I would much rather have seen the game set before all hell broke loose in the city. The player could choose which of the various factions to side with, and there would have been lots of interesting moral choices to make that would actually shape the fate of the city. But instead everything has happened already and you just run around trying to survive and make sense of it. By placing the player in a mostly passive role, it took away a lot of the potential depth to the story for me.

The game’s strongest point was definitely the visuals. Rapture is undeniably a cool-looking place, with a neat combination of art-deco and steampunk influences. The environment is very “elemental” with lots of fire, water and electricity, and ice and this is mirrored in some of the plasmids that you can collect. And of course, the Big Daddy/Little Sister combination is visually striking.

Since this is ostensibly a science blog, I should say something about the science of the game, but really, this is more fantasy than science fiction. I think we all know that you can’t genetically modify someone to shoot fire out of their fingertips and that a city at the bottom of the ocean is not really practical. Also, you can’t genetically modify an organism “on the fly” by jabbing a syringe in its forearm. Any given individual is pretty much stuck with their original genes, at least as far as my understanding of genetics goes.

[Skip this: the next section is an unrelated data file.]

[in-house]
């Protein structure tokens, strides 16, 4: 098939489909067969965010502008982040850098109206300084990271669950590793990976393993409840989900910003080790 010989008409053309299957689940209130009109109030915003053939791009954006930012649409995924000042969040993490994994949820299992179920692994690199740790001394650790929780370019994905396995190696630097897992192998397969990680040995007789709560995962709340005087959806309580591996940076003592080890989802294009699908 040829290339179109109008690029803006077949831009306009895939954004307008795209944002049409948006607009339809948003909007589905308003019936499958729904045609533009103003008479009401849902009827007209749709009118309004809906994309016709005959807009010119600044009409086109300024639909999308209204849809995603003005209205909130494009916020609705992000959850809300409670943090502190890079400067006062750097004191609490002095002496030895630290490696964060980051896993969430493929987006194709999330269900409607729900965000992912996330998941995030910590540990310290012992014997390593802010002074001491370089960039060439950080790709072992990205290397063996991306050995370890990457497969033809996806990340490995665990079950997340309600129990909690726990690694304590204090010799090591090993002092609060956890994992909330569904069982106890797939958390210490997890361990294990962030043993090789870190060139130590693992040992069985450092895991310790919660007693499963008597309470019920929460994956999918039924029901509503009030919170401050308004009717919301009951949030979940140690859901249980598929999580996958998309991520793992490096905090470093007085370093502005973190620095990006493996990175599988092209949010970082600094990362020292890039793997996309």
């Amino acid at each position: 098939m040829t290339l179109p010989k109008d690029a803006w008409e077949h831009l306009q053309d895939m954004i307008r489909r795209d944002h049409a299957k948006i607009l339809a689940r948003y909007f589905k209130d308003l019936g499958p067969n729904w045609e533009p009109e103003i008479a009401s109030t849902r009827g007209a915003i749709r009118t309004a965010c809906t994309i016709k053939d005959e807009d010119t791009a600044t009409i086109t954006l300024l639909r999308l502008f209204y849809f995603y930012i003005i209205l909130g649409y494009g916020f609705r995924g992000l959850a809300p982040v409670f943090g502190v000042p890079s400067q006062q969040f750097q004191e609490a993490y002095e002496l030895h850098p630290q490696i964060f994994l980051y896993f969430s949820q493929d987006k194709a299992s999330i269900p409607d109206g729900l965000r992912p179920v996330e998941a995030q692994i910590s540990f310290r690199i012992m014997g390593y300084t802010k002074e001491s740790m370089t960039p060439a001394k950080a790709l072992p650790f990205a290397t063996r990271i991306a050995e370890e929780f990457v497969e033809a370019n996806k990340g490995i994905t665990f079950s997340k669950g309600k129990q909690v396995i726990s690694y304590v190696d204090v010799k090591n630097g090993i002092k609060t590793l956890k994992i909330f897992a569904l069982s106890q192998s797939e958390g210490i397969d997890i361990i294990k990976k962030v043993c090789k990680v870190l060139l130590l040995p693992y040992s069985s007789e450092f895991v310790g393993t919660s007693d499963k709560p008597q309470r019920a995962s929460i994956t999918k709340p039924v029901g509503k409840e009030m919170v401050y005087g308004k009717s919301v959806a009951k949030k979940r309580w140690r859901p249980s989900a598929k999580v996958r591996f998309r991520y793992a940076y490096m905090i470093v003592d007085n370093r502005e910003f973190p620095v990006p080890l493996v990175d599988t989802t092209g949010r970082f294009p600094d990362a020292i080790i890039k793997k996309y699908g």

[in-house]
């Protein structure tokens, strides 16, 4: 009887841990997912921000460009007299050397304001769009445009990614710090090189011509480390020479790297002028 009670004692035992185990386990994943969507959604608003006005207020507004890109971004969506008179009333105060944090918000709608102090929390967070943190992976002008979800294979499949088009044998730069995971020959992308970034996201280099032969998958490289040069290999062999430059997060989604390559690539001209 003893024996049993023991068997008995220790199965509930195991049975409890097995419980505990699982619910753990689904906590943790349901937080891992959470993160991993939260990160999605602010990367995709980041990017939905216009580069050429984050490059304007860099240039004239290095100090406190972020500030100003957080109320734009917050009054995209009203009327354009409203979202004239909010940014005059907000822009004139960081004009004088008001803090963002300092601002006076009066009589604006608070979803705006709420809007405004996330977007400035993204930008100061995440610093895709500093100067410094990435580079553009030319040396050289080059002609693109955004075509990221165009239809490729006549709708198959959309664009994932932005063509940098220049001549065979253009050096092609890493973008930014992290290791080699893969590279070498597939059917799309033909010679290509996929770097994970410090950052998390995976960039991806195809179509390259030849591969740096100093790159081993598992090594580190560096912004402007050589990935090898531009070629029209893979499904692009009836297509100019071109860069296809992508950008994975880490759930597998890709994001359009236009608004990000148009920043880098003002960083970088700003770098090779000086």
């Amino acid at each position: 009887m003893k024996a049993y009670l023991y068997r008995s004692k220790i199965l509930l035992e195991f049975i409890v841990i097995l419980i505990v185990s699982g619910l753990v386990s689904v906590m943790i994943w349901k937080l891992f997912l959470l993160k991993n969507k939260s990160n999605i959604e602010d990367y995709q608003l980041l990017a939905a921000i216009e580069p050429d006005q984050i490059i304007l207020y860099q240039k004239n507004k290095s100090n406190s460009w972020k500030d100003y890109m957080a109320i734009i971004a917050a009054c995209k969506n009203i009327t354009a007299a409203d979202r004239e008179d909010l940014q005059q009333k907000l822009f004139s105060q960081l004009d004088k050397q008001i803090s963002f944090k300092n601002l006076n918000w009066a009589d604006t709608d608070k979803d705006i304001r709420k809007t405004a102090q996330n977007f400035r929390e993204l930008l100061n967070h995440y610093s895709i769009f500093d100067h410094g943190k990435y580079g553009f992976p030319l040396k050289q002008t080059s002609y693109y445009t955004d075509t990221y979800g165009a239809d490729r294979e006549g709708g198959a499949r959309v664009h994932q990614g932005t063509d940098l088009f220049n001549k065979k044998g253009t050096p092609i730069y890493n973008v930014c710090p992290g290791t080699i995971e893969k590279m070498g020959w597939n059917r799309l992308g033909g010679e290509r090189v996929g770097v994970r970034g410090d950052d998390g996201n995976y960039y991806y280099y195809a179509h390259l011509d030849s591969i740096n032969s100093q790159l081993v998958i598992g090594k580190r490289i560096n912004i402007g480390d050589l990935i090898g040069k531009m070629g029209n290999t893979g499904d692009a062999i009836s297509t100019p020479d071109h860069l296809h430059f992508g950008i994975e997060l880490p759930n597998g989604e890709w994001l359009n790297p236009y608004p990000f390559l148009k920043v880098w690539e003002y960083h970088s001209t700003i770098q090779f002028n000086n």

There is one glaring error that I have to mention, even though it is a nitpick. At one point, you encounter a bunch of ice, and you are told that the ocean water is so cold that when it leaks into the city it freezes solid. This is total BS. The bottom of the ocean is above freezing, and as you may remember, ocean water is salty so it freezes at a lower temperature. It’s true that supercooled water can be liquid under pressure and freeze when depressurized, but it doesn’t make much sense for it to freeze when it encounters the warmer environment inside the city.

Anyway, Bioshock was a very cool-looking game with an interesting backstory, but ultimately it didn’t live up to the hype. The game itself felt quite shallow to me. The moral choice was not particularly interesting or consequential and the gameplay boiled down to killing everything on each level. The main characters were all caricatures with little depth, and the player was essentially passive, with little choice about how to proceed. Without giving anything away, I’ll also say that I found the end of the game to be surprisingly abrupt and anticlimactic (and easy).

The plasmids basically just served as a different set of guns, so I didn’t think they really changed the gameplay that much. The enemies on each level didn’t offer much variety, and the ability to respawn every time you die made it easy to just throw caution to the wind and attack without strategy until they were all dead.

Maybe my hopes were too high and I expected too much from a shooter game. I think it’s clear that I’m more of a RPG person, and maybe that’s the main problem I had with Bioshock. But then again, I enjoyed the first two Halo games. In any case, Bioshock was fun, but ultimately for me it didn’t live up to the hype.